Less than a year after startup A123Systems lost a battle for what could be one of the biggest plug-in vehicle battery supply deals in the country — General Motors’ (s GM) Chevy Volt — the Massachusetts-based company has snagged a $249 million grant from the Department of Energy to help carry out a plan for setting up commercial manufacturing in the United States. It’s the second-largest award for any one project under a program that according to the DOE, “marks the single largest investment in advanced battery technology for hybrid and electric-drive vehicles ever made.”
What makes the difference between a startup that’s too small and inexperienced to win a choice contract with a major automaker (as A123 encountered with GM) or a big government grant (several prominent startups lost out on DOE funds today), and a startup that can hold its own among global companies in a program that rewards experience?
For comparison, let’s look at Sakti3, a Khosla Ventures-funded spin-out from the University of Michigan. Both A123Systems and Sakti3 have won big name backers, hefty support from the state of Michigan, and preliminary deals with GM — A123 provided battery cells for pre-production Chevy Volts, and Sakti3 recently formed a technology partnership with the automaker. Yet one startup come out a big winner, and the other one missed the boat.
According to Lux Research analyst Jacob Grose, Sakti3’s choice to stay in stealth mode for more than a year after its founding, when it’s going up against established public companies in a program tilted in favor of applicants with commercial-scale manufacturing expertise probably didn’t help. “I think Sakti3, despite its Khosla backing, was far too unproven when compared to its competitors to get the DOE backing,” Grose said in an email today. “I think this is a case where the company’s decision to keep a low profile has backfired.”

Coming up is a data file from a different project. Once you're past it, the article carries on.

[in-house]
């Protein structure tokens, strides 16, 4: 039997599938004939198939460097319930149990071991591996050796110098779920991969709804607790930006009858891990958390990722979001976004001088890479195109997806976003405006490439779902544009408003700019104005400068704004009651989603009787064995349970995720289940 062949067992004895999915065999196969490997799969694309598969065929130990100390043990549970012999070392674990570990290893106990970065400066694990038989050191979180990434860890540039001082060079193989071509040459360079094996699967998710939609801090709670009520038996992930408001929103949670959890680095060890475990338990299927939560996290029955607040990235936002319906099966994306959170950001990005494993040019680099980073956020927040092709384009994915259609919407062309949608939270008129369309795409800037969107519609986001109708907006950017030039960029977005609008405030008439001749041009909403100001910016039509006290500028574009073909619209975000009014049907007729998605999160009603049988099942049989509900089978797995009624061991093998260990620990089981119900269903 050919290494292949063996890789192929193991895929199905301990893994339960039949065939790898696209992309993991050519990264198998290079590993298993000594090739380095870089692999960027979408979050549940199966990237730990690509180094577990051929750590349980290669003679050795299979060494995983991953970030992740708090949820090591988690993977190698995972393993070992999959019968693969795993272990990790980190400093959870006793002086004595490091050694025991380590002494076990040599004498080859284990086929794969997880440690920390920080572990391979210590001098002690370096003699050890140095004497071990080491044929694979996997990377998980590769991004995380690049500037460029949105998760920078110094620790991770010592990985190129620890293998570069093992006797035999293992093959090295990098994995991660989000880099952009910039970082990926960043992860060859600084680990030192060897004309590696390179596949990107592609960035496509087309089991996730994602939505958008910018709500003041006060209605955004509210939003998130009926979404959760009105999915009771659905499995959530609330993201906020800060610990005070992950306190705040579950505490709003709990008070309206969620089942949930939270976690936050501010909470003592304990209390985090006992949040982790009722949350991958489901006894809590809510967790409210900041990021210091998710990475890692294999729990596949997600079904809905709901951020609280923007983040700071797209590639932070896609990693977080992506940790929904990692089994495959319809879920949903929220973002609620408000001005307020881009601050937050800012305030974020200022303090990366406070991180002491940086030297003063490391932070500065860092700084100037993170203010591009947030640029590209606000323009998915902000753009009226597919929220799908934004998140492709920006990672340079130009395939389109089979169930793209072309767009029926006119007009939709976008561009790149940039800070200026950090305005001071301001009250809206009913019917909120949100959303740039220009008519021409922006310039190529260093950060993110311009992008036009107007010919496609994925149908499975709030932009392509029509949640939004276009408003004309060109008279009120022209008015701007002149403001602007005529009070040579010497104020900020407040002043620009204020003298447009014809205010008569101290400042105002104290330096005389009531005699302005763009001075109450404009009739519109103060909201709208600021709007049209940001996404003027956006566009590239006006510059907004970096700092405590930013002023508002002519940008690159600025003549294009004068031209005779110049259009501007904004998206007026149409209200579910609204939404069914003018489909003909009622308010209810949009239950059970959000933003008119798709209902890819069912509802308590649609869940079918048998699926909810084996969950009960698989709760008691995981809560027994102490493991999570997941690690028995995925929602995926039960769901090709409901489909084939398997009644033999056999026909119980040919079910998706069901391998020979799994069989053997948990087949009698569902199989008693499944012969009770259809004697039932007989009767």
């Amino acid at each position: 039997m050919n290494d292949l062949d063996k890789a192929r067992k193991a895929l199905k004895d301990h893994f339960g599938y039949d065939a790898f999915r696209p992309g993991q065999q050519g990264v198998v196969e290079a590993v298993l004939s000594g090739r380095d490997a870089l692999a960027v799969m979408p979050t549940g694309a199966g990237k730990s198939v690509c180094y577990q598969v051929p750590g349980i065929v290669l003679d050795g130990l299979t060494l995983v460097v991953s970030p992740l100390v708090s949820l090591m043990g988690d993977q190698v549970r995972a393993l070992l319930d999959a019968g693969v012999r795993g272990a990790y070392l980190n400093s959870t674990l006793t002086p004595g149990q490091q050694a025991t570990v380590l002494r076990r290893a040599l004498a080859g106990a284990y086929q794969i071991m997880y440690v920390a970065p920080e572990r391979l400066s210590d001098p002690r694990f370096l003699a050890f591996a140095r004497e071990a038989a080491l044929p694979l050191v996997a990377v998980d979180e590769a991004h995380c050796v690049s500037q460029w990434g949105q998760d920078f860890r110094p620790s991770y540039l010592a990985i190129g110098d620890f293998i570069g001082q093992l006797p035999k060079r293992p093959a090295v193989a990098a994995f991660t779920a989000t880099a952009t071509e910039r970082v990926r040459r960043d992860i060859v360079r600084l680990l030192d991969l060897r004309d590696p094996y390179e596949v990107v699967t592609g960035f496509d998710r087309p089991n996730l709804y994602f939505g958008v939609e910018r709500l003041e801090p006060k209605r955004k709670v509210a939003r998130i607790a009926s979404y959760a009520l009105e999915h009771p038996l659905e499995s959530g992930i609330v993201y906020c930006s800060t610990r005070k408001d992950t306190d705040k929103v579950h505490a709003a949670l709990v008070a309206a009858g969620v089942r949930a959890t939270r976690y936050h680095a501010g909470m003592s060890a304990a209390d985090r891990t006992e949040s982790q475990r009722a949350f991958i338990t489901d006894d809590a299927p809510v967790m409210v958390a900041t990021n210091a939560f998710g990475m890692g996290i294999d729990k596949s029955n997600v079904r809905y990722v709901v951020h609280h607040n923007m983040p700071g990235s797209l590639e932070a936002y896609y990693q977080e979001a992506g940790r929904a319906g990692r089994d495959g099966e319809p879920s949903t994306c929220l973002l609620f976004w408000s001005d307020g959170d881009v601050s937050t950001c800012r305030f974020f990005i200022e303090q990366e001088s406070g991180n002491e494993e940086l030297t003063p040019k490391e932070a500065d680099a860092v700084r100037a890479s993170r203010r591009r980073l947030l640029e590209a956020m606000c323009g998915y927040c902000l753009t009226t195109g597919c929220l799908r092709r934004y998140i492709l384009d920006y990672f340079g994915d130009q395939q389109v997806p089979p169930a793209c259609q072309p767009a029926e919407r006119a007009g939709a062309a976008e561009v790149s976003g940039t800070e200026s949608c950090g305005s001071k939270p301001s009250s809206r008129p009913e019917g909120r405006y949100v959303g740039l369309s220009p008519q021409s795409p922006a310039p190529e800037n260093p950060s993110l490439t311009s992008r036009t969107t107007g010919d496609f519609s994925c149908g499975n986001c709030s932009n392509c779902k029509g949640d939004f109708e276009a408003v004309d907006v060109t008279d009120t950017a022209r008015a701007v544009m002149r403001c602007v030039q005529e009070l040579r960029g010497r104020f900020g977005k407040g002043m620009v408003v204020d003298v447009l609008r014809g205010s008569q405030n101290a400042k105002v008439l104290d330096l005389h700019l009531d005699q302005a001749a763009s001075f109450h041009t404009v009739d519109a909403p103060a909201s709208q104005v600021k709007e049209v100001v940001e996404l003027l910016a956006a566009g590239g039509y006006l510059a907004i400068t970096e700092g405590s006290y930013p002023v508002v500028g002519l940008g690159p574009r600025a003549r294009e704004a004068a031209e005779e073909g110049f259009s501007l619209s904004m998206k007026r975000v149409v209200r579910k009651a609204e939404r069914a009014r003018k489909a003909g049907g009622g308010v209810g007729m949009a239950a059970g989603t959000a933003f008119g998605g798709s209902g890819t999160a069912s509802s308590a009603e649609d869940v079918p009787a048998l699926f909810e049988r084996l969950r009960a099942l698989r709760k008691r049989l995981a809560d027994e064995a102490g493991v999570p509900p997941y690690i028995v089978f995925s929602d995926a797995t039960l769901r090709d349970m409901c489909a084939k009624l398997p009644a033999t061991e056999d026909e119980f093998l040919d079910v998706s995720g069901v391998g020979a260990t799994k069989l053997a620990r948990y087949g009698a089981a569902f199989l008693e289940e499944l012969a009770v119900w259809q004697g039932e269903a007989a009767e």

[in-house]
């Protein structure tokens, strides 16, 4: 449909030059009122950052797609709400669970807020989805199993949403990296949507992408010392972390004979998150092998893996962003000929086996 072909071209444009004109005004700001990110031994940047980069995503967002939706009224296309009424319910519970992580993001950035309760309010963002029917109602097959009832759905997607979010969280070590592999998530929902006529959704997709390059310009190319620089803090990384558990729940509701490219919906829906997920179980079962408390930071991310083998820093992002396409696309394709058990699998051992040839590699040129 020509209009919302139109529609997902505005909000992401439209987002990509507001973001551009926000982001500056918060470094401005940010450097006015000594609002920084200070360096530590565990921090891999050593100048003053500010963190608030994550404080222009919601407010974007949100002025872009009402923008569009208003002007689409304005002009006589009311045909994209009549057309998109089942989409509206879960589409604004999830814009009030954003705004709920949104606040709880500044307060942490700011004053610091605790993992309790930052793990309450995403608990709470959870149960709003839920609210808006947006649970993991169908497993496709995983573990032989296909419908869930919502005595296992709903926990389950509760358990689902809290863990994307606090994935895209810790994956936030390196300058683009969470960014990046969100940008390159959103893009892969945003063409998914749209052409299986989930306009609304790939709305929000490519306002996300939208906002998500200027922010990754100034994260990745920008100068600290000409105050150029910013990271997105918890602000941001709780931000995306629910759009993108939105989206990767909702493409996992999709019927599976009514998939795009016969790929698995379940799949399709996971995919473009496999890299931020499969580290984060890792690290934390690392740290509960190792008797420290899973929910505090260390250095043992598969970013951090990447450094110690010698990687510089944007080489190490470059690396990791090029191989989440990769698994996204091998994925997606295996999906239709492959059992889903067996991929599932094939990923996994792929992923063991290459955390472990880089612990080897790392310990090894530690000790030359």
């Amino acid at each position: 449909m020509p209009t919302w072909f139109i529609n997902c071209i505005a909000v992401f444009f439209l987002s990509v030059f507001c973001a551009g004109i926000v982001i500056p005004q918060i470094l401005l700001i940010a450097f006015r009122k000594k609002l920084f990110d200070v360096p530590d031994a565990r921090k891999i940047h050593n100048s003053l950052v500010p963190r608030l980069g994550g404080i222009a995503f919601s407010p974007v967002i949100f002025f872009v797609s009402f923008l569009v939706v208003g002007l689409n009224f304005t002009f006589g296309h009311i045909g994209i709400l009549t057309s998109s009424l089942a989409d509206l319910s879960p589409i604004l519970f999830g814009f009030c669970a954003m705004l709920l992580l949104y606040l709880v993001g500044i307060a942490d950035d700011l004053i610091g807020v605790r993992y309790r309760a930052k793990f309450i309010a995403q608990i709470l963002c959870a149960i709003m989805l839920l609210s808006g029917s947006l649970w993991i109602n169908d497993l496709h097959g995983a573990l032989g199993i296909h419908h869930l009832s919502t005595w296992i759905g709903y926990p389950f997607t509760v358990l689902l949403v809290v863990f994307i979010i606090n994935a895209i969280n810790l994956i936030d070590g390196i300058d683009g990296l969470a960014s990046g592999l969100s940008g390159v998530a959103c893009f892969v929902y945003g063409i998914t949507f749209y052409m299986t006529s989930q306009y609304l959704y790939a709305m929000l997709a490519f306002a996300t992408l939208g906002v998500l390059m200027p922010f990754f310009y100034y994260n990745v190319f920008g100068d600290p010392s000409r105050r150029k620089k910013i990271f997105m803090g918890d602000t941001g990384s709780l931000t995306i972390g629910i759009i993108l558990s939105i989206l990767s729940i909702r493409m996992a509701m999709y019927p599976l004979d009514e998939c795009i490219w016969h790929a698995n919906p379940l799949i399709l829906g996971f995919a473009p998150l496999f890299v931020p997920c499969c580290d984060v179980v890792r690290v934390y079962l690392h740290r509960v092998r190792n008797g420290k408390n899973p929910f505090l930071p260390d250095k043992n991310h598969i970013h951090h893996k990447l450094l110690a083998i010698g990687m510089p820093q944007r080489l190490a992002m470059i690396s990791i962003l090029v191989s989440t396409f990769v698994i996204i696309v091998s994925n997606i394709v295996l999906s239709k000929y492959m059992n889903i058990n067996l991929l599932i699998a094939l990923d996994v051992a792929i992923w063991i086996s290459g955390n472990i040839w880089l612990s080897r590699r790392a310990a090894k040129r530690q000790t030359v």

By contrast, A123Systems has been detailing strategies, resources and potential risks for over a year now, at least since it filed for an initial public offering. It still hasn’t gone public, but as panelists at the AlwaysOn Summit at Stanford noted last week, “going public is a huge branding event” that does a lot to raise a startup’s profile. While A123Systems is still a small fish in a pond that includes Johnson Controls, LG Chem, Delphi and Saft, the visibility it’s gained, and disclosures it’s been required to provide as part of its move toward an IPO, may have helped its case with the DOE. At the same time, a $249 million vote of confidence from the agency could potentially help A123 accelerate toward its planned public offering.
In this particular program, one of the make-or-break points for A123 was likely it’s commercial manufacturing experience — something Sakti3 has yet to attain. Chevy Volt frontman Bob Lutz explained earlier this year, in describing why GM ended up going with LG Chem for Volt battery cells, “A123 has been specializing mostly in cylindrical cells, which are good with power tools and stuff.” Sure, portable power tools are a far cry from vehicles, but they’re a start.
There’s also the fact that, while GM gave A123 the boot, Chrysler agreed a few months later to have A123 provide lithium-ion battery packs for plug-in versions of its Jeep Wrangler and Patriot, Town & Country minivan, Dodge Circuit EV and Chrysler 200C EV. Given the billions of dollars in bailout financing Chrysler has received from the government, and the $70 million grant that the automaker won today under the DOE program, helping A123 accelerate the buildout of its manufacturing capacity may be a way to help make good on the Chrysler investment.